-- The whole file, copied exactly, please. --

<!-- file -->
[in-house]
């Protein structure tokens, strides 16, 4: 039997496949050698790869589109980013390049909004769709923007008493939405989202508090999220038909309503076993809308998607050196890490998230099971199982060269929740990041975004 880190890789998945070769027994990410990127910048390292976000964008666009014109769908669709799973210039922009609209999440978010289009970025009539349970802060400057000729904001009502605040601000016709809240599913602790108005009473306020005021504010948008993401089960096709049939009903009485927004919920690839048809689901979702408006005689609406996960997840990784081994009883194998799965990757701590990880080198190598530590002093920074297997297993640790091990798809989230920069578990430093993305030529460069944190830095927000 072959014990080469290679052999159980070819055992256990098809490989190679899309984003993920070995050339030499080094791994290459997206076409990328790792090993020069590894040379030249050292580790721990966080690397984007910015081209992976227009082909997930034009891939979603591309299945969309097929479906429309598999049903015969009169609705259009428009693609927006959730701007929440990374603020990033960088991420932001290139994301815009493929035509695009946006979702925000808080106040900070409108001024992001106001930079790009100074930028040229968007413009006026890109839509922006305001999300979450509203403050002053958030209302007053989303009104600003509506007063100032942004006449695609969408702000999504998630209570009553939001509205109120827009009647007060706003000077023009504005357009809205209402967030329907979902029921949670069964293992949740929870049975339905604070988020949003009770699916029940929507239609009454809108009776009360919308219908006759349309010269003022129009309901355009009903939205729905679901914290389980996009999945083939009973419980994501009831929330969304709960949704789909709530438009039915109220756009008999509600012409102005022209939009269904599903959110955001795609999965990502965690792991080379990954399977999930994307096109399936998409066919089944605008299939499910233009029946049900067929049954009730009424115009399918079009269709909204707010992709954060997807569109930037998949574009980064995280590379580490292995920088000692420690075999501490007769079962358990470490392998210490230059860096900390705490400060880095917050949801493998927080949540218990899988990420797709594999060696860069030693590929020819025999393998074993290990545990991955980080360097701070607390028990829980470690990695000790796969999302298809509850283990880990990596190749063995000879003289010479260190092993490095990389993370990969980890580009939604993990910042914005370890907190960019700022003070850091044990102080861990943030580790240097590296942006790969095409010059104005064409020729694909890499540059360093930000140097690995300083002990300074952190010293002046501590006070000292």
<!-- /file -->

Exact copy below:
[in-house]
């Protein structure tokens, strides 16, 4: 039997496949050698790869589109980013390049909004769709923007008493939405989202508090999220038909309503076993809308998607050196890490998230099971199982060269929740990041975004 880190890789998945070769027994990410990127910048390292976000964008666009014109769908669709799973210039922009609209999440978010289009970025009539349970802060400057000729904001009502605040601000016709809240599913602790108005009473306020005021504010948008993401089960096709049939009903009485927004919920690839048809689901979702408006005689609406996960997840990784081994009883194998799965990757701590990880080198190598530590002093920074297997297993640790091990798809989230920069578990430093993305030529460069944190830095927000 072959014990080469290679052999159980070819055992256990098809490989190679899309984003993920070995050339030499080094791994290459997206076409990328790792090993020069590894040379030249050292580790721990966080690397984007910015081209992976227009082909997930034009891939979603591309299945969309097929479906429309598999049903015969009169609705259009428009693609927006959730701007929440990374603020990033960088991420932001290139994301815009493929035509695009946006979702925000808080106040900070409108001024992001106001930079790009100074930028040229968007413009006026890109839509922006305001999300979450509203403050002053958030209302007053989303009104600003509506007063100032942004006449695609969408702000999504998630209570009553939001509205109120827009009647007060706003000077023009504005357009809205209402967030329907979902029921949670069964293992949740929870049975339905604070988020949003009770699916029940929507239609009454809108009776009360919308219908006759349309010269003022129009309901355009009903939205729905679901914290389980996009999945083939009973419980994501009831929330969304709960949704789909709530438009039915109220756009008999509600012409102005022209939009269904599903959110955001795609999965990502965690792991080379990954399977999930994307096109399936998409066919089944605008299939499910233009029946049900067929049954009730009424115009399918079009269709909204707010992709954060997807569109930037998949574009980064995280590379580490292995920088000692420690075999501490007769079962358990470490392998210490230059860096900390705490400060880095917050949801493998927080949540218990899988990420797709594999060696860069030693590929020819025999393998074993290990545990991955980080360097701070607390028990829980470690990695000790796969999302298809509850283990880990990596190749063995000879003289010479260190092993490095990389993370990969980890580009939604993990910042914005370890907190960019700022003070850091044990102080861990943030580790240097590296942006790969095409010059104005064409020729694909890499540059360093930000140097690995300083002990300074952190010293002046501590006070000292």